As written in the Early Morning Workouts Benefits article, workouts first thing in the morning are not for everyone, but if you try it, you may like it. Here are some classic workouts that you can do with very little equipment before you start your day:
"Wake up with crunches:" A quick core workout is a great way to wake up, and it truly is a little harder than sleeping. Get out of bed and onto the floor and start with this basic four- to five-minute circuit:
- Crunches 10-20
- Reverse crunches 10-20
- Left crunches 10-20
- Right crunches 10-20
- Swimmers 30 seconds
- Right arm/left leg lifts 10
- Reverse Push-ups 10-20
- Birds 10-20
- Arm haulers 10-20
- Plank pose for one minute
Now you are ready to keep rolling with more of a workout: Cardio and/or resistance training.
Cardio in the morning or during lunch
An easy cardio morning is a great way to wake up, too -- even if only for 15-20 minutes. As you get into better shape, you may want to make time for 30- to 45-minute workouts. This can be a variety from a brisk walk, jog, fast run intervals, bike, elliptical, rower or swimming. All of these events are guaranteed to help you burn calories and be more alert and productive the rest of the morning. Studies and anecdotal evidence have shown that an early morning workout is better or just as good as a large intake of caffeine.
Full-body workout with TRX or dumbbells
Repeat five times.
- Jumping jacks 10
- Knee, wall or regular push-ups 10
- Squats 10 (sit down/stand up)
Repeat three times.
- Pull-ups max or dumbbell rows 10/arm
- TRX chest press 10
- TRX biceps curls 10
- TRX squat/rows 10
- TRX squat/high rows 10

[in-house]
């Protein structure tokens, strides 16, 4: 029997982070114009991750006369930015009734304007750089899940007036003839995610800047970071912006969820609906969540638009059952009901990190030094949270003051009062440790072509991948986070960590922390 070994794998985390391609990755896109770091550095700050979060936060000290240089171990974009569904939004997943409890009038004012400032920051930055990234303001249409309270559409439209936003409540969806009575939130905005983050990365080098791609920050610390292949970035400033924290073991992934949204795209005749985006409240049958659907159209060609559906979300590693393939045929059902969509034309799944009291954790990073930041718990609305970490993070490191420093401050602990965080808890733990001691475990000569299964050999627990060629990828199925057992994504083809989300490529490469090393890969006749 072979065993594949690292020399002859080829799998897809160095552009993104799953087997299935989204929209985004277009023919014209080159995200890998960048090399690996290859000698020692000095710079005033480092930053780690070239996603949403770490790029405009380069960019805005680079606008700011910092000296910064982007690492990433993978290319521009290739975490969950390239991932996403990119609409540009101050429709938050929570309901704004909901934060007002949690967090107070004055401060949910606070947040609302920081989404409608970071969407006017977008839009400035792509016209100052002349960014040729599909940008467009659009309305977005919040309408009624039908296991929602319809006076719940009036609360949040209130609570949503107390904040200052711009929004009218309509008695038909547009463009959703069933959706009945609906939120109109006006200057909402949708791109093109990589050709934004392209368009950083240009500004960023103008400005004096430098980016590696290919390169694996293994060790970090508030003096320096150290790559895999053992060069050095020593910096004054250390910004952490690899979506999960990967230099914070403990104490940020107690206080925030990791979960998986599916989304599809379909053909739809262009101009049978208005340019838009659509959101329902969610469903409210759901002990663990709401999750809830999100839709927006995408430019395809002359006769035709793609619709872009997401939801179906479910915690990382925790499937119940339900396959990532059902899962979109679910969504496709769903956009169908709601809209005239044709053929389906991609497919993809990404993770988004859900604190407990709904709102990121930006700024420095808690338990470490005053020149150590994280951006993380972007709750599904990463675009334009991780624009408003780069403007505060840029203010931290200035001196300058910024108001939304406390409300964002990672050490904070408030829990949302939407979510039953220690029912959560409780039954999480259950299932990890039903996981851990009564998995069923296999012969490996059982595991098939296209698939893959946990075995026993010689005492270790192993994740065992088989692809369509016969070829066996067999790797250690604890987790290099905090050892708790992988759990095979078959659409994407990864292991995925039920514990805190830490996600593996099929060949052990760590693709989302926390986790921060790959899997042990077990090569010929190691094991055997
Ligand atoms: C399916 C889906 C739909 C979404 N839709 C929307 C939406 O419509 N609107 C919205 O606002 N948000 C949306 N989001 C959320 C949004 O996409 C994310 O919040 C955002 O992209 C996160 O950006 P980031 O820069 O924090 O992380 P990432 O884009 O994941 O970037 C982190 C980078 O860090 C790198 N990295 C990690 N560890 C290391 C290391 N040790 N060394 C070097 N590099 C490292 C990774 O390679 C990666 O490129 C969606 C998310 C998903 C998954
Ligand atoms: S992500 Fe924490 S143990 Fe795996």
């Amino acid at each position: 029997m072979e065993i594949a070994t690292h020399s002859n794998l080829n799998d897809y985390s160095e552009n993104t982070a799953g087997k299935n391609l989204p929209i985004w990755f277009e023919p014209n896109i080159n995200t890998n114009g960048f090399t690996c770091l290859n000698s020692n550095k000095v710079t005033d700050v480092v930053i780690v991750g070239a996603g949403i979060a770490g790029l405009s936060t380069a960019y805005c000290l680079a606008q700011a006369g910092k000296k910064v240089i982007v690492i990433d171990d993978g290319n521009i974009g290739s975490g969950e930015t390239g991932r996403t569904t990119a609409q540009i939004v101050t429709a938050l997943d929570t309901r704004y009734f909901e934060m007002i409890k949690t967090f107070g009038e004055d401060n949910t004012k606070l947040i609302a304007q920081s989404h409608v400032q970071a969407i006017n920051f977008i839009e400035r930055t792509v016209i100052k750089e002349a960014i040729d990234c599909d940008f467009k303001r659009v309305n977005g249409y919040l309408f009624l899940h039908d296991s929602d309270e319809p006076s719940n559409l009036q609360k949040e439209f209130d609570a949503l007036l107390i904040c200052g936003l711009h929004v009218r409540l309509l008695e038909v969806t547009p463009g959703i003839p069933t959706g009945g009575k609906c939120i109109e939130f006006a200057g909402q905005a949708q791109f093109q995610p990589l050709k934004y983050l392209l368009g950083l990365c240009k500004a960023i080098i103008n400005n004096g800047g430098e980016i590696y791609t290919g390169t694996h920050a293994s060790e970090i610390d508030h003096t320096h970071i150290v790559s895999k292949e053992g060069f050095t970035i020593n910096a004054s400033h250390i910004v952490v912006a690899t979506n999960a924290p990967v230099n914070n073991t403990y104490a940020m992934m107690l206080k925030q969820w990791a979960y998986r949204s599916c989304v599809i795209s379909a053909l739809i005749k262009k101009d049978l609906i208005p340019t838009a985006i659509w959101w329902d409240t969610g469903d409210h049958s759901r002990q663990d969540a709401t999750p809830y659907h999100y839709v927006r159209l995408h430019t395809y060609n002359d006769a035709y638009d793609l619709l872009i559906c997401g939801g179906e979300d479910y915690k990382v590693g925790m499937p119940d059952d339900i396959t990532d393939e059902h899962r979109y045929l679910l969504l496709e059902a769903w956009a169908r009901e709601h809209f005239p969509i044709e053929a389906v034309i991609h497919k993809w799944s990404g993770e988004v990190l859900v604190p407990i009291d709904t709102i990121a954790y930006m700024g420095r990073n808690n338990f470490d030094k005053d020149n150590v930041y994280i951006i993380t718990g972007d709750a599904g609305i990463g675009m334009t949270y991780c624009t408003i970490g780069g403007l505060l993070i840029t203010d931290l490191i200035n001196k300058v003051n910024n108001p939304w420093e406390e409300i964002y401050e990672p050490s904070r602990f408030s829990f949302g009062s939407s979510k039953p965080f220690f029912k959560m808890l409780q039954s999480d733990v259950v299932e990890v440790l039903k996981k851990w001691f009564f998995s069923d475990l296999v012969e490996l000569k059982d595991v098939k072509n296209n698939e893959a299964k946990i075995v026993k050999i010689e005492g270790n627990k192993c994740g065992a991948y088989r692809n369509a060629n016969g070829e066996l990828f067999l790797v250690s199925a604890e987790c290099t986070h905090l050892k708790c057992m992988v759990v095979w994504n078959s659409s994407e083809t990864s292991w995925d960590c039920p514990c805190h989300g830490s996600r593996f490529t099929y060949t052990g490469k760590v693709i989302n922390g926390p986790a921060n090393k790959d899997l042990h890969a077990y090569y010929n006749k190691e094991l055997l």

- TRX squat/wide rows 10
- TRX atomic push-ups 10
- Step-ups 10/leg
- TRX plank for one minute (arms in straps)
- Cooldown cardio 10 minutes of walking or another option
Some other morning classics:
One of the all-time favorites is the PT Pyramid, where you focus on pull-ups, push-ups, abs and dips for a quick pyramid circuit. As you progress, you can "rest" with other cardio exercises, such as a stationary bike or run on a treadmill for 5-10 minutes. The best part of this workout is that it has a warmup, max-out and a cooldown.
The Superset is a moderate way to build up your repetitions with sub-maximal efforts. You can repeat the circuit/superset for a maximum number of rounds in a set time limit. This is another way to warm up the muscles first thing in the morning after a short warmup and not be too strenuous on stiff morning joints.
Stew Smith is a former Navy SEAL and fitness author certified as a Strength and Conditioning Specialist (CSCS) with the National Strength and Conditioning Association. Visit his Fitness eBook store if you're looking to start a workout program to create a healthy lifestyle. Send your fitness questions to firstname.lastname@example.org.
Want to Learn More About Military Life?
Whether you're thinking of joining the military, looking for fitness and basic training tips, or keeping up with military life and benefits, Military.com has you covered. Subscribe to Military.com to have military news, updates and resources delivered directly to your inbox.